Many gym goers think they have it all figured out when it comes to lifting weights. You most likely spent a great deal of time crafting a well-rounded routine that targets all your major muscle groups. A closer look at your arm routine probably reveals plenty of moves to work your biceps, triceps, and shoulders, but if you’re not taking time to focus on your forearms, you’re seriously limiting your potential. Bodybuilding.com explains while many of the moves for your upper arms work the lower part to an extent, you really need to do some exercises that target these muscles specifically. Weak forearms prevent you from realizing your full potential for lifts like the bench press, because they act as a support system for your upper arms.
Even guys who aren’t after the glory of lifting the most weight at the gym need to incorporate some lower-arm training into their routine. Sports like rock climbing, wrestling, baseball, volleyball, and golf all demand strong forearms. Developing these muscles will also come in handy when dealing with a stubborn pickle jar.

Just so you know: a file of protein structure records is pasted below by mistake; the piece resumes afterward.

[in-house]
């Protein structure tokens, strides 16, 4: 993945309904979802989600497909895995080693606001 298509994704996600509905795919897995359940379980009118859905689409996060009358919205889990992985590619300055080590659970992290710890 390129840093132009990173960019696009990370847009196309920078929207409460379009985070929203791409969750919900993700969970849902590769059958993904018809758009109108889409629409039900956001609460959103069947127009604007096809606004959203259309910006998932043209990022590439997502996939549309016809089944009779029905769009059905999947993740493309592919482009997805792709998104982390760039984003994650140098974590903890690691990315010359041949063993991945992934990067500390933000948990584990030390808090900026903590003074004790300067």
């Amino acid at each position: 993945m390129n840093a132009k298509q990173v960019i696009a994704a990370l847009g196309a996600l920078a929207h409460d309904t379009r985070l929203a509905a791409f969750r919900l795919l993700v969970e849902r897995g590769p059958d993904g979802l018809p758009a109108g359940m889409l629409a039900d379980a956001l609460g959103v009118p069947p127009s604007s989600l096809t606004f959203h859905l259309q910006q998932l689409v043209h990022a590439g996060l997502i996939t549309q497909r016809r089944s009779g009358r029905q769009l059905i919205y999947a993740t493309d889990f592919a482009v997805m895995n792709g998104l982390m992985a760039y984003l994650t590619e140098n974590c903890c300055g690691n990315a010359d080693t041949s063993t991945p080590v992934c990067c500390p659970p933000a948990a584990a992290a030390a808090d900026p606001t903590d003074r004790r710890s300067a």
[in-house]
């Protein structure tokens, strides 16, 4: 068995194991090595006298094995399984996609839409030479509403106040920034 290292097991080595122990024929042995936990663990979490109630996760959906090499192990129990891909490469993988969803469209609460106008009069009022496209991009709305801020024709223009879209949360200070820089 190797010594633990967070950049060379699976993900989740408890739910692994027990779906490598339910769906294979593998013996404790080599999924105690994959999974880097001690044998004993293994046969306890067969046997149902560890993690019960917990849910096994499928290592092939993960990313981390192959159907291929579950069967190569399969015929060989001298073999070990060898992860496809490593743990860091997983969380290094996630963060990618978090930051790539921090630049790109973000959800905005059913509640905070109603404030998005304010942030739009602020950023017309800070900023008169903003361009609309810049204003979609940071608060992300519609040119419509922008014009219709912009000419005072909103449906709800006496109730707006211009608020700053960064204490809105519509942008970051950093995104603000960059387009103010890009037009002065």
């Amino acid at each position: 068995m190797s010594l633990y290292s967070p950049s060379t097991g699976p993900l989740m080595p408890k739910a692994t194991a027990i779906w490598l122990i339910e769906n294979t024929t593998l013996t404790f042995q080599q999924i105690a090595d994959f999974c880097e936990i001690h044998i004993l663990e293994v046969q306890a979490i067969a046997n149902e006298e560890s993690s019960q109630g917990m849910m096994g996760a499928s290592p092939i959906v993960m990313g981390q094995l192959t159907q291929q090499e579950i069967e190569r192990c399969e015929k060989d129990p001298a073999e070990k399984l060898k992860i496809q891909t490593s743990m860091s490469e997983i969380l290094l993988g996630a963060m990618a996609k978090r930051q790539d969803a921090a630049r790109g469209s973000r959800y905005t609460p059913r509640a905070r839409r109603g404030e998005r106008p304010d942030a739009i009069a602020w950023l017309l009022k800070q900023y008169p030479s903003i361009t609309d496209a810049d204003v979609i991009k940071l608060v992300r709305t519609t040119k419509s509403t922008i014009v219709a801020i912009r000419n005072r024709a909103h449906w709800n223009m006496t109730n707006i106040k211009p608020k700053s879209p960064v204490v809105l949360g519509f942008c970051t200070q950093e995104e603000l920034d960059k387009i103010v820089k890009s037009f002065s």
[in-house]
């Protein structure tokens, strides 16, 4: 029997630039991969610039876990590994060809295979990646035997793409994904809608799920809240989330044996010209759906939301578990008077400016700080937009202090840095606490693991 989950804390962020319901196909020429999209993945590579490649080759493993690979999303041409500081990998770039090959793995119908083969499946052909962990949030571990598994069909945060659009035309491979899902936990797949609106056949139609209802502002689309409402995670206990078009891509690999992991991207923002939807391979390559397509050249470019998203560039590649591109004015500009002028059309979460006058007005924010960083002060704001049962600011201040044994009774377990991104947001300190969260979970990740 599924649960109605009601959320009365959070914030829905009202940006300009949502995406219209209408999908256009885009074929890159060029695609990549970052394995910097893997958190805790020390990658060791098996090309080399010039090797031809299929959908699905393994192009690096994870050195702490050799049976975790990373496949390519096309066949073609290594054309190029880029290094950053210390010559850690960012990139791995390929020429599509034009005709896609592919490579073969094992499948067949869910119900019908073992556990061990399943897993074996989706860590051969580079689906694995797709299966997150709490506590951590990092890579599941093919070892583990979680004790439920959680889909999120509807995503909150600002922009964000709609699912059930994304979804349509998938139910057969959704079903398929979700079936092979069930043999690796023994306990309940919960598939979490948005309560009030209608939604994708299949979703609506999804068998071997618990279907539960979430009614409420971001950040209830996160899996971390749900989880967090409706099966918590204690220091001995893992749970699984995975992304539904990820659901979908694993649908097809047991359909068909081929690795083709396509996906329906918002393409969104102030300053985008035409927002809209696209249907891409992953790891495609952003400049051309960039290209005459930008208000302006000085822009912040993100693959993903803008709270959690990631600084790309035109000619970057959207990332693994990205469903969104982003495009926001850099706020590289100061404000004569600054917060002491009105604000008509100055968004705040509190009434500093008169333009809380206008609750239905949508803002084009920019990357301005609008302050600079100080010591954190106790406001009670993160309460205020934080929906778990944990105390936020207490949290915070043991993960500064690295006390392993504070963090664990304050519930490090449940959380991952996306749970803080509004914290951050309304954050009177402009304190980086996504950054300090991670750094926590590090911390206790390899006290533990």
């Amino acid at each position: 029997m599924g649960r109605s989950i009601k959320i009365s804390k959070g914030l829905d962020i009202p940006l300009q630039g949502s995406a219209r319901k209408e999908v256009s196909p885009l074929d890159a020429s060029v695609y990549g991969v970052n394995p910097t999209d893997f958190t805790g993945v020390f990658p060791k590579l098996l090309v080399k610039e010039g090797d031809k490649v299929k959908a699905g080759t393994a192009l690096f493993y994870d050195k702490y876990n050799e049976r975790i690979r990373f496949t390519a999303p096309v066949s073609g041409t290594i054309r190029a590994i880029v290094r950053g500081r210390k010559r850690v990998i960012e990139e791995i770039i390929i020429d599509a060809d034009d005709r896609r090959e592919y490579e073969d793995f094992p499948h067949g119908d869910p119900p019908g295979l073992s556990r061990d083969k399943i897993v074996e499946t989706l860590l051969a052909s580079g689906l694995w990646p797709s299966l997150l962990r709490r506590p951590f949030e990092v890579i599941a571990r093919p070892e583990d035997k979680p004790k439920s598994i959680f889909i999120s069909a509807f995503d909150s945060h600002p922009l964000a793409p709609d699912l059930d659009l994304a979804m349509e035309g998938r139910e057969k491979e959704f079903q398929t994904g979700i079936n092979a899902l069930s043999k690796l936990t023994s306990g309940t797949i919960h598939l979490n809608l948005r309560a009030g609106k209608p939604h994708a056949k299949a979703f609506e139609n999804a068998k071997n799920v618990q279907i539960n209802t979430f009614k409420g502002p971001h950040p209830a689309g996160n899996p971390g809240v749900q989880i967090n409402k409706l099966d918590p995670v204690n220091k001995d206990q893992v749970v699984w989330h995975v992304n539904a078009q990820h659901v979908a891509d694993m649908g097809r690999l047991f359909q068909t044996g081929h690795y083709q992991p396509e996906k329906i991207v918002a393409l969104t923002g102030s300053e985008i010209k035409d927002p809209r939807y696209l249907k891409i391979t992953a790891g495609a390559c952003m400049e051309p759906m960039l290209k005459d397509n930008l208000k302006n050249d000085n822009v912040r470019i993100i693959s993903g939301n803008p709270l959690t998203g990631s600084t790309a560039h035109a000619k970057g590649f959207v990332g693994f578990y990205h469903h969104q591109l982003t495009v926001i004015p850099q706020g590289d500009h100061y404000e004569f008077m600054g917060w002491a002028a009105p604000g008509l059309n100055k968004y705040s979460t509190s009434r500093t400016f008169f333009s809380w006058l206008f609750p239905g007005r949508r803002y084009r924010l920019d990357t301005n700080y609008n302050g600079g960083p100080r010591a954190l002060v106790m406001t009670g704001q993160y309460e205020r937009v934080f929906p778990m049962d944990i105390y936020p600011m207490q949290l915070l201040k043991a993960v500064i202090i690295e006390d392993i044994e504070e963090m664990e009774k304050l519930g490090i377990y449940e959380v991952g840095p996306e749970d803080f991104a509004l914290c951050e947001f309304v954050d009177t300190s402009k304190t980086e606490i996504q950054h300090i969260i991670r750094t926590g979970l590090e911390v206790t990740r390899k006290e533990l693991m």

Before you start throwing new moves into your routine, you need to be a bit strategic. STACK says you should group forearm exercises at the end of your weight program, because tiring this area too soon will cause all of your other lifts to suffer. As for the exercises, these five are some of the best out there. Incorporate these moves into your routine, and you could start seeing bigger gains and a better golf score.
1. Plate tosses
There are a number of different moves that go by this name, but we’re focusing on the version that works each arm separately. Because you’ll be using one hand at a time, make sure you start with a manageable weight so you don’t lose control and drop the weight on your toes. Muscle & Fitness likes this move because it’s great for building strength and explosiveness.
To perform the exercise, stand in an athletic stance with your knees slightly bent and your feet about shoulder-width apart. Hold a plate in front of your waist with one hand. Drop the weight, then quickly move your hand down to catch it in the same spot. After 10 repetitions, switch sides, and aim for three to four sets.